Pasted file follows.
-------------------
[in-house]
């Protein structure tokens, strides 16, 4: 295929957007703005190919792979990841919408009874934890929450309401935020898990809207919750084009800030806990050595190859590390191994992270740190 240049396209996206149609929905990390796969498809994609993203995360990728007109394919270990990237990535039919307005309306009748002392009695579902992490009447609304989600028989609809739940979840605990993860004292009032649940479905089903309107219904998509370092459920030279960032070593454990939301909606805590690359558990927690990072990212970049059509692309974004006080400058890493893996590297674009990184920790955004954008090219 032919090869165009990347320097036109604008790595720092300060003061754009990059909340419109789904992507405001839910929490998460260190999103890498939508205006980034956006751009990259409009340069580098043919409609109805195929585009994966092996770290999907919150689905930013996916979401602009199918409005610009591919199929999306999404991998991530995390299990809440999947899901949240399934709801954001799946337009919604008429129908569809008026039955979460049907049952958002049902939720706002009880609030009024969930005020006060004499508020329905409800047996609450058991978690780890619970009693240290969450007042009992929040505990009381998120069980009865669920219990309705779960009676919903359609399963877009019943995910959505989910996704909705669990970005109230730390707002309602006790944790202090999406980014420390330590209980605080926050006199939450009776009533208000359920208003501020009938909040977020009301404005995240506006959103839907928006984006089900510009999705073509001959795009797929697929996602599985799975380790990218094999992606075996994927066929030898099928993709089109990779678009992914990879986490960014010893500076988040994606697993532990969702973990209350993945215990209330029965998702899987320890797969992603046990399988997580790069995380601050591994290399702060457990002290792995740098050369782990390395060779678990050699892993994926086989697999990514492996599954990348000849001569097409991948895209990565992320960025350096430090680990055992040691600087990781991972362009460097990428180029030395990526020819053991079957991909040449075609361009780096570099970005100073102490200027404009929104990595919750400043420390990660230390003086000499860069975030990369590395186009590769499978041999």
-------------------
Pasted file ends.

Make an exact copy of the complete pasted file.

[in-house]
């Protein structure tokens, strides 16, 4: 295929957007703005190919792979990841919408009874934890929450309401935020898990809207919750084009800030806990050595190859590390191994992270740190 240049396209996206149609929905990390796969498809994609993203995360990728007109394919270990990237990535039919307005309306009748002392009695579902992490009447609304989600028989609809739940979840605990993860004292009032649940479905089903309107219904998509370092459920030279960032070593454990939301909606805590690359558990927690990072990212970049059509692309974004006080400058890493893996590297674009990184920790955004954008090219 032919090869165009990347320097036109604008790595720092300060003061754009990059909340419109789904992507405001839910929490998460260190999103890498939508205006980034956006751009990259409009340069580098043919409609109805195929585009994966092996770290999907919150689905930013996916979401602009199918409005610009591919199929999306999404991998991530995390299990809440999947899901949240399934709801954001799946337009919604008429129908569809008026039955979460049907049952958002049902939720706002009880609030009024969930005020006060004499508020329905409800047996609450058991978690780890619970009693240290969450007042009992929040505990009381998120069980009865669920219990309705779960009676919903359609399963877009019943995910959505989910996704909705669990970005109230730390707002309602006790944790202090999406980014420390330590209980605080926050006199939450009776009533208000359920208003501020009938909040977020009301404005995240506006959103839907928006984006089900510009999705073509001959795009797929697929996602599985799975380790990218094999992606075996994927066929030898099928993709089109990779678009992914990879986490960014010893500076988040994606697993532990969702973990209350993945215990209330029965998702899987320890797969992603046990399988997580790069995380601050591994290399702060457990002290792995740098050369782990390395060779678990050699892993994926086989697999990514492996599954990348000849001569097409991948895209990565992320960025350096430090680990055992040691600087990781991972362009460097990428180029030395990526020819053991079957991909040449075609361009780096570099970005100073102490200027404009929104990595919750400043420390990660230390003086000499860069975030990369590395186009590769499978041999």